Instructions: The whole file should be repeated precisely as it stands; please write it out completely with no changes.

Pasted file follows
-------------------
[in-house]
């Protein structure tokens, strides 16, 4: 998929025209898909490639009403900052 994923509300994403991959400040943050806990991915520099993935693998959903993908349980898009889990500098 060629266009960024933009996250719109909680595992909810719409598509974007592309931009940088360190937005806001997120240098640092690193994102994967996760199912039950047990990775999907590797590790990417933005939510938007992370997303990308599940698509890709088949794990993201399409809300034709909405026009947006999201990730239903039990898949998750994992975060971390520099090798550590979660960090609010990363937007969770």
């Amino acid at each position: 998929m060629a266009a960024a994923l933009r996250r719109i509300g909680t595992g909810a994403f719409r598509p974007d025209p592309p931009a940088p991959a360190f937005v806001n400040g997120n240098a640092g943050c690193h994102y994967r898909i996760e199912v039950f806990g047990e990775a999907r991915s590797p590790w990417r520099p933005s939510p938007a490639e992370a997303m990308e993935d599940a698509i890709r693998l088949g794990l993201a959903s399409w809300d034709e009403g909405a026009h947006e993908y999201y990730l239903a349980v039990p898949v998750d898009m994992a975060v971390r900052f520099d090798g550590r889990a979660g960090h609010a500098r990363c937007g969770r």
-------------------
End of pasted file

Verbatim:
[in-house]
């Protein structure tokens, strides 16, 4: 998929025209898909490639009403900052 994923509300994403991959400040943050806990991915520099993935693998959903993908349980898009889990500098 060629266009960024933009996250719109909680595992909810719409598509974007592309931009940088360190937005806001997120240098640092690193994102994967996760199912039950047990990775999907590797590790990417933005939510938007992370997303990308599940698509890709088949794990993201399409809300034709909405026009947006999201990730239903039990898949998750994992975060971390520099090798550590979660960090609010990363937007969770």
């Amino acid at each position: 998929m060629a266009a960024a994923l933009r996250r719109i509300g909680t595992g909810a994403f719409r598509p974007d025209p592309p931009a940088p991959a360190f937005v806001n400040g997120n240098a640092g943050c690193h994102y994967r898909i996760e199912v039950f806990g047990e990775a999907r991915s590797p590790w990417r520099p933005s939510p938007a490639e992370a997303m990308e993935d599940a698509i890709r693998l088949g794990l993201a959903s399409w809300d034709e009403g909405a026009h947006e993908y999201y990730l239903a349980v039990p898949v998750d898009m994992a975060v971390r900052f520099d090798g550590r889990a979660g960090h609010a500098r990363c937007g969770r």